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Living close to nature as did the Indians, In constant close relationship with animals, plants, and other natural features, it is easy to understand how their religion, their superstitions, and their legends should center around the great cliffs and spires, the waterfalls, animals, and even the winds which they knew in their daily existence. As is characteristic of primitive peoples without a written alphabet, the legends of the Yosemite Indians were handed down by word of mouth, from generation to generation. It is reasonable to assume that elaborations developed with the passing of time. The three legends which follow tell of the origin of several of the most beautiful features of Yosemite Valley—El Capitan, the massive cliff at the lower end of the valley; the Lost Arrow, a spectacular shaft of rock jutting out from the cliff just to the east of Yosemite Falls; and Half Dome, Royal Arches, Washington Column, and Basket Dome at the upper end of the valley.
Long, long ago there lived in the Valley of Ah-wahnee two cub bears. One hot day they slipped away from their mother and went down to the river for a swim. When they came out of the water, they were so tired that they lay down to rest on an immense, flat boulder, and fell fast asleep. While they slumbered, the huge rock began to slowly rise until at length it towered into the blue sky far above the tree-tops, and wooly, white clouds fell over the sleeping cubs like fleecy coverlets.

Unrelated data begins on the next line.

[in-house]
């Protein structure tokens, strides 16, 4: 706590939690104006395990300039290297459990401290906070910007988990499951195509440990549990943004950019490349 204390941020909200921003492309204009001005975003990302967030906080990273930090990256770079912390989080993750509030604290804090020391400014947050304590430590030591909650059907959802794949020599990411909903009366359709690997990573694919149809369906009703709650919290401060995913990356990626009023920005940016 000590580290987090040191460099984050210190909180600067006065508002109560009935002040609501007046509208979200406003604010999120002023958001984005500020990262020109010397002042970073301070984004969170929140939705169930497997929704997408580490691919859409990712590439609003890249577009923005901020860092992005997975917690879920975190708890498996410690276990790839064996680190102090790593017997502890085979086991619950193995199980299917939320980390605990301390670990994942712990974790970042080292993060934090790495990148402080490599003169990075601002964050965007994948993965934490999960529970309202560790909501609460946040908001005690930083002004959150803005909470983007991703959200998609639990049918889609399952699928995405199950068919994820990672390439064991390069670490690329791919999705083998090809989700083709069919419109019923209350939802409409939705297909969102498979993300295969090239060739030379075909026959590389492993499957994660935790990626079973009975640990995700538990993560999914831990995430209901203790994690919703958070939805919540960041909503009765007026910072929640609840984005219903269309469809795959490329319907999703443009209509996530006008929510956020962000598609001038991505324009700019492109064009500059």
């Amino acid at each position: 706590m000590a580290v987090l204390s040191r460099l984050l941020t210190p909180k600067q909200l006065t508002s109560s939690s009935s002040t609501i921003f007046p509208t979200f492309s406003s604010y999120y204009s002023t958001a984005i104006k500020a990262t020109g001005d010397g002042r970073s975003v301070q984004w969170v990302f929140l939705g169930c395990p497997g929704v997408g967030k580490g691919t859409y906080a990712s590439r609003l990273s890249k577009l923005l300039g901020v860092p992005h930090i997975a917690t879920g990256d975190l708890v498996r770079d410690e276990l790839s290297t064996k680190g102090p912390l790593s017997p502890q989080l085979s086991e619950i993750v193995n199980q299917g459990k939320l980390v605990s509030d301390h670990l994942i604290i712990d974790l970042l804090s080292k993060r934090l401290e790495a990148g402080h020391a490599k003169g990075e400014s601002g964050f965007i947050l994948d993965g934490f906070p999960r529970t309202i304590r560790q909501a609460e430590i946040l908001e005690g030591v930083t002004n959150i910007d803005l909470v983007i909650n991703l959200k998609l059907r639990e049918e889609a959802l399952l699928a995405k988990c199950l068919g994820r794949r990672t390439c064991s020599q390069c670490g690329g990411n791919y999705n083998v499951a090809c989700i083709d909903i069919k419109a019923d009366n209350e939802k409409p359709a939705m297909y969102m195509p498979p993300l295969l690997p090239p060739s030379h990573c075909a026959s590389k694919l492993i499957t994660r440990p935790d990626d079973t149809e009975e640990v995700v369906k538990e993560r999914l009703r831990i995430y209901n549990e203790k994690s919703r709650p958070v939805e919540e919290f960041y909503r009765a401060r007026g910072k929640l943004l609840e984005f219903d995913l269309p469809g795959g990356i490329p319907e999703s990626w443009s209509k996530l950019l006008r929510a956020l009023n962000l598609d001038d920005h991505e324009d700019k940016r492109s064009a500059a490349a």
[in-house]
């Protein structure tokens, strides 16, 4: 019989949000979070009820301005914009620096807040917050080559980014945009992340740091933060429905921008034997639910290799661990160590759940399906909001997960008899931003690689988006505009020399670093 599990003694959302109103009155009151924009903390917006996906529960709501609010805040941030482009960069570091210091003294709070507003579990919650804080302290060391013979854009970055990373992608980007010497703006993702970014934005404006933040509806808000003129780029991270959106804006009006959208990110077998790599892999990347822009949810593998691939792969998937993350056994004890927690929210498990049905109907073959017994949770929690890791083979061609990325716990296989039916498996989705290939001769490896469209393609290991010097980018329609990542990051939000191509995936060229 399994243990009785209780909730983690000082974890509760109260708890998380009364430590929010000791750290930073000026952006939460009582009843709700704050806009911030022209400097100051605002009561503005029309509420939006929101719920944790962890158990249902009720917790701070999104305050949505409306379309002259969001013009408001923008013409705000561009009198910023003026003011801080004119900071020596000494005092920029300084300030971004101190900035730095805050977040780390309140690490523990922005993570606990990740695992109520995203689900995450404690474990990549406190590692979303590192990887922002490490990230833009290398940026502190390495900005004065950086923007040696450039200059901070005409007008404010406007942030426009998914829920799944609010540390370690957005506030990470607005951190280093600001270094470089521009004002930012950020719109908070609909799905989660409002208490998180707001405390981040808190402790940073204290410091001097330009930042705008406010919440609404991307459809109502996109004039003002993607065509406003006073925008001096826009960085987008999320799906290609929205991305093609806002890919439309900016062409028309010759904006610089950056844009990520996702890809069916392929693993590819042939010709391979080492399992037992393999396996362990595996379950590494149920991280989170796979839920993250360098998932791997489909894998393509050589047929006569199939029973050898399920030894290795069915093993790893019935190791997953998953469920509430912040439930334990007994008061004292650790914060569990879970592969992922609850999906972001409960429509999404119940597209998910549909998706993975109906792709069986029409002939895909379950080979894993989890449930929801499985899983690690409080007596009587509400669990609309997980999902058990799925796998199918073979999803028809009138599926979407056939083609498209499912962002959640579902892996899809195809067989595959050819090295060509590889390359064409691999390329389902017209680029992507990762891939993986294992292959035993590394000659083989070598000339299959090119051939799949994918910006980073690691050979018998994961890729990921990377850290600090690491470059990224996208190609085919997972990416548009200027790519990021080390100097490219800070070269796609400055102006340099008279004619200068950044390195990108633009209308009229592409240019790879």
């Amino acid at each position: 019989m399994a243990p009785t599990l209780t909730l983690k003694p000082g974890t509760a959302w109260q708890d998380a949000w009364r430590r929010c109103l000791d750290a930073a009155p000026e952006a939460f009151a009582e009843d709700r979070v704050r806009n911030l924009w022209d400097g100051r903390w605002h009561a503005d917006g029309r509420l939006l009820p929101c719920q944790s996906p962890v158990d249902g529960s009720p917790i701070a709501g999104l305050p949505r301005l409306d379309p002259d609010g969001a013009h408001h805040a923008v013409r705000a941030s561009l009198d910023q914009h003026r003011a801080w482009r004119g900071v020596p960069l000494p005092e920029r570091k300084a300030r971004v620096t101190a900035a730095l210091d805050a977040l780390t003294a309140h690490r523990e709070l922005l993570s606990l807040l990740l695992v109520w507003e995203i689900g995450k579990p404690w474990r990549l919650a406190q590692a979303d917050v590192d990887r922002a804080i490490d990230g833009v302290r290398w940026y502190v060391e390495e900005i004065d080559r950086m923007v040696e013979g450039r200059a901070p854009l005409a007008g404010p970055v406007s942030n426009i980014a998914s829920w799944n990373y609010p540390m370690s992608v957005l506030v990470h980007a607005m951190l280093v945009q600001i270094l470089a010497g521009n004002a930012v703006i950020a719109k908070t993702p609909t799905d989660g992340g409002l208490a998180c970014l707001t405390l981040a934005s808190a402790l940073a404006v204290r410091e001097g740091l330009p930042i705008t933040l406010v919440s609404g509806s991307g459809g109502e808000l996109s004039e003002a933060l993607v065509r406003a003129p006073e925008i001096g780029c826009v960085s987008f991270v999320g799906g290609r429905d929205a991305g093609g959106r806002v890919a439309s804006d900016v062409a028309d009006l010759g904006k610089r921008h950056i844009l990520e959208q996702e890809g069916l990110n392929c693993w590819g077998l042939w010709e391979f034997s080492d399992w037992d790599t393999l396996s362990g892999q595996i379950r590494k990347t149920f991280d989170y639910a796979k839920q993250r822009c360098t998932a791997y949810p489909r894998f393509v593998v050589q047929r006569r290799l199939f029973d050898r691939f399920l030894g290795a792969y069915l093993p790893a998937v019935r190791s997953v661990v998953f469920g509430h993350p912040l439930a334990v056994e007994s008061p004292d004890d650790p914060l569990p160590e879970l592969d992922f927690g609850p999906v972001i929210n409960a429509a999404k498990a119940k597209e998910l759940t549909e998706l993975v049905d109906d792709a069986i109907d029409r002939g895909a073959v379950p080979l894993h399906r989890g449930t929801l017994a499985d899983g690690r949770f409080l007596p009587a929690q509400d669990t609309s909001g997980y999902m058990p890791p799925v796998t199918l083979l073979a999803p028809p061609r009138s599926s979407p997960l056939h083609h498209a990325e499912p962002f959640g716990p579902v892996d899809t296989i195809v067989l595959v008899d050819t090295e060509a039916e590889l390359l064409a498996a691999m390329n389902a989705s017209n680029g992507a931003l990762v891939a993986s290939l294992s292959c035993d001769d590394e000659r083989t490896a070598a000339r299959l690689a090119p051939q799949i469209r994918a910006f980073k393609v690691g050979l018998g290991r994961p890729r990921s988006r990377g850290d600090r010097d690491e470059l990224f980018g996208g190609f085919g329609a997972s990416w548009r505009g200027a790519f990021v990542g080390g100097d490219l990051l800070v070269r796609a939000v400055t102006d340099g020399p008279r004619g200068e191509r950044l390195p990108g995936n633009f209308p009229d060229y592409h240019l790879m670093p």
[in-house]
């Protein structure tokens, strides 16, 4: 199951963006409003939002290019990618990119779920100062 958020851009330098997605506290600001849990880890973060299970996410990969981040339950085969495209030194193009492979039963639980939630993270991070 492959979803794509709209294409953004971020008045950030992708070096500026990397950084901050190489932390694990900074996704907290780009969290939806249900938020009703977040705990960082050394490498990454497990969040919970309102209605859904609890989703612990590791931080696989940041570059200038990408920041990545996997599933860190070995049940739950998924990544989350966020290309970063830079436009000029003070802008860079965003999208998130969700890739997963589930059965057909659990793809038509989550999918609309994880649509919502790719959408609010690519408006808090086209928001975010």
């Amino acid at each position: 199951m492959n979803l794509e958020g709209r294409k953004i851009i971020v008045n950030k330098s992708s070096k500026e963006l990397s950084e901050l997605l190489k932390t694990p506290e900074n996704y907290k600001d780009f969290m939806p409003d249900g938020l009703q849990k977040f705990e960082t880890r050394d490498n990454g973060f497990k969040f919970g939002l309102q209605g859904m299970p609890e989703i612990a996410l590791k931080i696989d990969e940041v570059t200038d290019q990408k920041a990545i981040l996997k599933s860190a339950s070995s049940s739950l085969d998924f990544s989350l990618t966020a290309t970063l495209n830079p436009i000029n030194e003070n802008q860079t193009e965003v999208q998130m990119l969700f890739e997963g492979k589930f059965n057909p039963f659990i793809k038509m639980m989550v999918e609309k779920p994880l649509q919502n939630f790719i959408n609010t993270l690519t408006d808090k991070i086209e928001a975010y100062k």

In vain did the distracted mother bear search for her two cubs, and although she questioned every animal in the valley, not one could give her a clue as to what had happened to them. At last To-tah-kan, the sharp-eyed crane, discovered them still asleep on top of the great rock. Then the mother bear became more anxious than ever lest her cubs should awaken, and feel so frightened upon finding themselves up near the blue sky that they would jump off and be killed.
All the other animals in the valley felt very sorry for the mother bear and promised to help rescue the cubs. Gathering together, each attempted
to climb the great rock, but it was as slippery as glass, and their feet would not hold. Little field mouse climbed two feet, and became frightened; the rat fell backward and lost hold after three feet; the fox went a bit higher, but it was no use. The larger animals could not do much better, although they tried so hard that to this day one can see the dark scratches of their feet at the base of the rock
When all had given up, along came the tiny measuring worm.
“I believe I can climb up to the top and bring down the cubs,” it courageously announced.
Of course, the other animals all sneered and made sport of this boast from one of the most insignificant of their number, but the measuring worm paid no attention to their insults and immediately began the perilous ascent. “Too-tack, too-tack, To-to-kon-oo-lah,” it chanted, and surely enough its feet clung even to that polished surface. Higher and higher it went, until the animals below began to realize that the measuring worm was not so stupid after all. Midway the great rock flared, and the measuring worm clung at a dizzy height only by its front feet.